Minister without portfolio in the Office of the Prime Minister with responsibility for Sport, Natalie Neita-Headley, has once again defended the Government's decision to offer cash incentives to members of Jamaica's London 2012 Olympic team, while underlining the importance of an insurance scheme being created for active sportsmen and sportswomen.
Noting that the proposal for insurance will be a key feature of the soon-to-be released National Sports Policy, which is expected before the end of the year, Neita-Headley underlined that it was important for the nation to demonstrate its gratitude for the impact that their 12 Olympic medals and one Paralympic gold medal tally in London will create.
$17 million in incentives
The Government is offering a total of over $17 million in cash incentives to the athletes, with individual medallists, finalists and relay medalists all set to benefit under the initiative.
"I am very aware of the challenges that we face as a nation, but I am also aware that sports development is going to be one of the areas through which we will be able to lift ourselves out of the economic doldrums," Neita-Headley told The Gleaner.
"As it relates to the kind of preparations that our athletes go through over four years, and in some cases even more years, to be able to get to a point of being a representative of your country at the Olympics, it's a tremendous accomplishment," she added.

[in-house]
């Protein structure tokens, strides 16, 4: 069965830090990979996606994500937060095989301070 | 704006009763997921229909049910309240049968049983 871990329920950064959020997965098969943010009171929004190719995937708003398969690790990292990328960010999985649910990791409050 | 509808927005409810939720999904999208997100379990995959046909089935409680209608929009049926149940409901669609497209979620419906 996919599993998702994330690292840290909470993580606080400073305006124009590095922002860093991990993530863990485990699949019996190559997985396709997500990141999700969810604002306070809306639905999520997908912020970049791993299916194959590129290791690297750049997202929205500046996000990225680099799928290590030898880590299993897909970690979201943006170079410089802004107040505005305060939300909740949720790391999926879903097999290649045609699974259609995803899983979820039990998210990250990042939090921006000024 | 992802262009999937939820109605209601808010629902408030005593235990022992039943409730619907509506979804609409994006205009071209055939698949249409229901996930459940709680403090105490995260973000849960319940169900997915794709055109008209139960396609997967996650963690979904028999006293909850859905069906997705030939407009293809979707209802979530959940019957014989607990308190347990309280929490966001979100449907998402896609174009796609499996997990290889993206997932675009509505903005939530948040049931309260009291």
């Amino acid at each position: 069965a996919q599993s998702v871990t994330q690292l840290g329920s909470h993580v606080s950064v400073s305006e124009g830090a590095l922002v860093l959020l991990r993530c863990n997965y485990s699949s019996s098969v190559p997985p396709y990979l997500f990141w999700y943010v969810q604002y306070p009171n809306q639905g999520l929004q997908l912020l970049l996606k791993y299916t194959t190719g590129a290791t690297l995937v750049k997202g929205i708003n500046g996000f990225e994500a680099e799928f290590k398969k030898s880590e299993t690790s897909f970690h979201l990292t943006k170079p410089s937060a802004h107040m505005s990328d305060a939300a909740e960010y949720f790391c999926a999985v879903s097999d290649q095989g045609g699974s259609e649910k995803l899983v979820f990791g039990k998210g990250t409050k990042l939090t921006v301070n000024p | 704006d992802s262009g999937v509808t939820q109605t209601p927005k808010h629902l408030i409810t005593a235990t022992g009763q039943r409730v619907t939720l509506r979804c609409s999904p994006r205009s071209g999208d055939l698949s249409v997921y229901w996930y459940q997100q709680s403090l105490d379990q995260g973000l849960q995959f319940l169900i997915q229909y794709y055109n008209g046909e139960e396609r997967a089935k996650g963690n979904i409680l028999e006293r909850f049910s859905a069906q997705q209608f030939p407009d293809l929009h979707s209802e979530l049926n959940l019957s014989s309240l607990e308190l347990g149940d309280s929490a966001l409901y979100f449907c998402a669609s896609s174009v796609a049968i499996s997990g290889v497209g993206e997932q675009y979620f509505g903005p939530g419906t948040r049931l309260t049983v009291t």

"As a grateful nation, and for all that they have done in terms of the advertising, that we couldn't pay for, in terms of the addition to this 'Brand Jamaica' that we have, and in terms of development of career opportunities and a sport industry, which will assist in job creation and development of opportunities for young people, we can't pay for that."
Neita-Headley continued: "At the end of the day, when our athletes look around them and see what is happening up North and down South, and even within the Caribbean, they see how other countries appreciate their athletes and what other countries even close to us are able to do.
"We cannot do what some of these other countries are doing, but we do what we can within the budgetary constraints. They have had many promises before that were never fulfilled, and this year we wanted to ensure that whatever it is that we promised, we were able to deliver on behalf of a grateful nation."
Money already allotted for sports
The minister was also quick to point out that the funds used were already earmarked for sport purposes.
"The money that is going to be utilised to give them these cash incentives is already coming from funds which were already slated and designated for sports development, with the majority of it coming from the Sports Development Foundation," Neita-Headley said, while noting the need for the implementation of a proper insurance scheme for the athletes.
"We are not asking the Government to take anything additional from the Budget, and it doesn't excuse us from doing for sports development all of the other things that need to be done, including looking at how we insure the athletes, how we look at their welfare and development and how we develop infrastructure," she noted.
- André Lowe